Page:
CRN: What do you see in terms of economic recovery?
MESSMAN: We've seen the funnel of opportunities grow, especially in provisioning. In the last two months, the dollar amount [for potential projects] has gone from $40 million to $270 million. It doesn't mean we'll get all that business, but we're seeing those opportunities.
CRN: In Web services, how will Novell compete against Microsoft's .Net platform? Windows.Net will have further improvements to Active Directory. Does that concern Novell?
STONE: .Net is more strategy than products. There's not much there. There is VisualStudio.Net with a sticker on it saying '.Net' over an old product. They're still jelling a strategy. They're doing a great job of marketing it, but there's not much there.
CRN: How does Novell's Web services vision differ from those of Microsoft, Sun Microsystems and IBM?
STONE: We already have the services. We have basic Web services and extended Web services. [The other vendors] are talking about standards such as XML and UDDI. We have already built many services, like distributed printing, iFolder and provisioning services.
CRN: How many of them are XML-enabled?
STONE: DirXML. We were the first ones with an XML product. All of our interfaces will be XML. We built an XML integration server in-house. Our directory will be UDDI-based. We will support UDDI and discovery services through UDDI, and all of our external interfaces will be exposed as XML and J2EE. It's a very different ball game for us.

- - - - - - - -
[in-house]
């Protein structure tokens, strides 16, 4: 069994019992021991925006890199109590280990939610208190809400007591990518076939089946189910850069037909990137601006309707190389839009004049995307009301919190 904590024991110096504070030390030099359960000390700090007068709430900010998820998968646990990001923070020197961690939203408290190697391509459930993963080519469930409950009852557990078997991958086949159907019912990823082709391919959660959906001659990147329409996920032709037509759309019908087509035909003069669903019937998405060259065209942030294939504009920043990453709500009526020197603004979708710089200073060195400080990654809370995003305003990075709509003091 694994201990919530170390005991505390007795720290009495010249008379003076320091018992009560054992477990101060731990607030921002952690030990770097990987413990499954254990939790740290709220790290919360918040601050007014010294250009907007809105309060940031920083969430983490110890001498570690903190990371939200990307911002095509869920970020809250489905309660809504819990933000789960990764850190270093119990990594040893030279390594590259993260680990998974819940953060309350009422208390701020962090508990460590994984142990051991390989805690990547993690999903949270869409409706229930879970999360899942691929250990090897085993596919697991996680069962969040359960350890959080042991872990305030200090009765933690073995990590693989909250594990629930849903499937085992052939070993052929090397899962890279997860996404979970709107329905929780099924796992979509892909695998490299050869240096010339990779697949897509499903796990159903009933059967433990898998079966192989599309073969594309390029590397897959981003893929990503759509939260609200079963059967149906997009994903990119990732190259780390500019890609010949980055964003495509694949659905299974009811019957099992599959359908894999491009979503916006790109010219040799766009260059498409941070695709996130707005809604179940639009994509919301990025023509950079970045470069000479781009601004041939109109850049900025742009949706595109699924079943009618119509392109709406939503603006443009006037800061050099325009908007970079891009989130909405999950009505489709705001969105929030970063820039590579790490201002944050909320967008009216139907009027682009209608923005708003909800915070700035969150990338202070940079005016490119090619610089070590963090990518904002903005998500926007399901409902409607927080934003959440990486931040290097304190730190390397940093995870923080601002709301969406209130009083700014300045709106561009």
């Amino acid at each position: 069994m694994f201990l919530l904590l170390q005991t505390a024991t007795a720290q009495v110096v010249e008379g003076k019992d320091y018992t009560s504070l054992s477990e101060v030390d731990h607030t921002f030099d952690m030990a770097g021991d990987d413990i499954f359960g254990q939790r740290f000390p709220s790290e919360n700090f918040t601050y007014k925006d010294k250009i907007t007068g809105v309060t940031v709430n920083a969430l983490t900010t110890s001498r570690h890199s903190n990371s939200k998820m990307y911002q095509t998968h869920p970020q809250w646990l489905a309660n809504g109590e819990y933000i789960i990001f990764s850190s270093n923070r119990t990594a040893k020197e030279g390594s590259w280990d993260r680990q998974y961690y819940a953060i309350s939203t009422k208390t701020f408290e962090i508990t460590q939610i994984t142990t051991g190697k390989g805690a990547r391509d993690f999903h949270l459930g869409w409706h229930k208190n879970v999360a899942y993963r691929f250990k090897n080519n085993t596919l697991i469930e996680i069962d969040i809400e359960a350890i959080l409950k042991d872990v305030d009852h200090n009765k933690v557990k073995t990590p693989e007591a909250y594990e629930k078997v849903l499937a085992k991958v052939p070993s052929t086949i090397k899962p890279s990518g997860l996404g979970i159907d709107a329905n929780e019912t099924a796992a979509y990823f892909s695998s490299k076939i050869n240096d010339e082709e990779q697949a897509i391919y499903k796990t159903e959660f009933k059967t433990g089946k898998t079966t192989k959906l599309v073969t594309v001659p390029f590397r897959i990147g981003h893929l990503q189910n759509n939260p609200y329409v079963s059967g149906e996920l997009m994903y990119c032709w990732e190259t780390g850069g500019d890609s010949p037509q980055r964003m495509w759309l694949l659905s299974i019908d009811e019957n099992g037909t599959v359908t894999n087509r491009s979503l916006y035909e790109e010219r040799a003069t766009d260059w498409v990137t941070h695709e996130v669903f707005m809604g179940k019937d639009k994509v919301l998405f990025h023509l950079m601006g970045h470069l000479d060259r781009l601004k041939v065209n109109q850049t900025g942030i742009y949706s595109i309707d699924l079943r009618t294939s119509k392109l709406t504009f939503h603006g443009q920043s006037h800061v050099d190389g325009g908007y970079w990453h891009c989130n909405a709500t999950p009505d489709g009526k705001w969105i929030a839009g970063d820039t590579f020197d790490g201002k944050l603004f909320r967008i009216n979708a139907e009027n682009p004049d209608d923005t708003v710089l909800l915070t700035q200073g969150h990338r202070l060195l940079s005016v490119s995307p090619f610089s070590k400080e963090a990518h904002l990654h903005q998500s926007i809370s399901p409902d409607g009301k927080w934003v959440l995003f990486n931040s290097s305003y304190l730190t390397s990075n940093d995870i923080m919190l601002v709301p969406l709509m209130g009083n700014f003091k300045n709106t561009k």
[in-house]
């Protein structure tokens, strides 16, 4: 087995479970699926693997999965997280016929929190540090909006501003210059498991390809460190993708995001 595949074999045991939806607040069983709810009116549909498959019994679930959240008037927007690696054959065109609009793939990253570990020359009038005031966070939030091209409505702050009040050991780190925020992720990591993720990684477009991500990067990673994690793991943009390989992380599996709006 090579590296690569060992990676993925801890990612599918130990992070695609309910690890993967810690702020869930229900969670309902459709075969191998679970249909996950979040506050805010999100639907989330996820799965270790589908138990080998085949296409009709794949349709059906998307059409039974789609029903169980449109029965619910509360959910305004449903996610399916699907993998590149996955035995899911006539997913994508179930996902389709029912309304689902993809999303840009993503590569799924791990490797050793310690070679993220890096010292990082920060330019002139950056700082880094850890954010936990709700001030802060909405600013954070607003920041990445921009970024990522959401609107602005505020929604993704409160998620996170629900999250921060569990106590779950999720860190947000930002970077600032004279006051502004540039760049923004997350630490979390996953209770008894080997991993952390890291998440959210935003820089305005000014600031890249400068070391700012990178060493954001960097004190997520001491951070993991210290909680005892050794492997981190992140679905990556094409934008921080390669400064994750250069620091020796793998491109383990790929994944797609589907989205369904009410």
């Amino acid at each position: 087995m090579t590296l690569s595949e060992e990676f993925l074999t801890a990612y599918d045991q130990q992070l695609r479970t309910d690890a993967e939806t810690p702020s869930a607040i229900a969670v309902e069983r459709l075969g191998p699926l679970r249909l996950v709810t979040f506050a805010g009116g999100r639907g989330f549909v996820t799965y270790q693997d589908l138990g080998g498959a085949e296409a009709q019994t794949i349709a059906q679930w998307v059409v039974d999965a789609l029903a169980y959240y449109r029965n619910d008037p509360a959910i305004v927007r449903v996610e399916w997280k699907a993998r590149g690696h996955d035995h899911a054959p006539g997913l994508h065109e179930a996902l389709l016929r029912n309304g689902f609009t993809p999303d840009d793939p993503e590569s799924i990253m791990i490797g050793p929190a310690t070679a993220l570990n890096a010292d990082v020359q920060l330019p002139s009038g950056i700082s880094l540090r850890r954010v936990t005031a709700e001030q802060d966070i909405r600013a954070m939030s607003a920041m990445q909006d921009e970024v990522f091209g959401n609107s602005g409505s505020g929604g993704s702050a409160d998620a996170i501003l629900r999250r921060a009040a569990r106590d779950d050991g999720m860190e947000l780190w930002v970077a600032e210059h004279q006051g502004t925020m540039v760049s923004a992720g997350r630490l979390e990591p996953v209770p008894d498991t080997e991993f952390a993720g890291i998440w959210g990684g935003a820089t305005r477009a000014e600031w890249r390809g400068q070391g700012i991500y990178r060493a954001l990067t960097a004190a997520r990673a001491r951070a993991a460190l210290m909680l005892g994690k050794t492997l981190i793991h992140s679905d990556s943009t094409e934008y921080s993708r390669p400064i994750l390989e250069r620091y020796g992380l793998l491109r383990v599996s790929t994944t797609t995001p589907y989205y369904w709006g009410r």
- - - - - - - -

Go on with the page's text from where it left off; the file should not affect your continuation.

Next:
CRN: How big will the XML services market be for service providers?
STONE: Right now, it's nascent. It has fallen back. The managed services companies have to figure out the value-add. Their margins are awful.
MESSMAN: That's the problem with ASPs. They thought they could just offer services, not content. And they've become commoditized. The concept behind Web services is to create a reusable module of software. If you don't have proprietary [value-add], then you're just a utility. And that has to shake out. You're selling time on a machine, and there's no value. It will never happen that way.
CRN: Do you think the ASP model will ultimately flop?
STONE: I don't think it will flop. It will be an alternative. But I don't think it's a larger market opportunity that we'll participate in.
MESSMAN: Where does the content physically reside? On the server of the company that owns it.
CRN: What would you like to see happen in terms of the antitrust remedies being imposed on Microsoft?
MESSMAN: I'd like a level playing field. I don't think a stripped-down version of Windows will cover the problems. It's opening up the APIs.
CRN: Microsoft is concerned that there will be too much cloning of its products.
MESSMAN: And it won't be theirs, and that's the problem. They're not great engineers. They're just great monopolists.
STONE: They're worried about people being able to copy what they do. We'd like to know what they've done to Kerberos [security system] and Active Directory. We've been going through this for years and doing redirection and reverse engineering because Microsoft won't document these things on the desktop, server or Internet.
We can learn a lot from Microsoft as far as marketing. We don't have a $3 billion budget for marketing. As we shift to solutions, we won't get into a branding war with Microsoft. We'll shift [marketing] to solutions and talk about provisioning, where Microsoft doesn't have anything. But we have to get smarter about marketing that to the CXO audience, and we haven't done that.
CRN: Novell recently appointed Nancy Reynolds as vice president for North American channels. What prompted that move?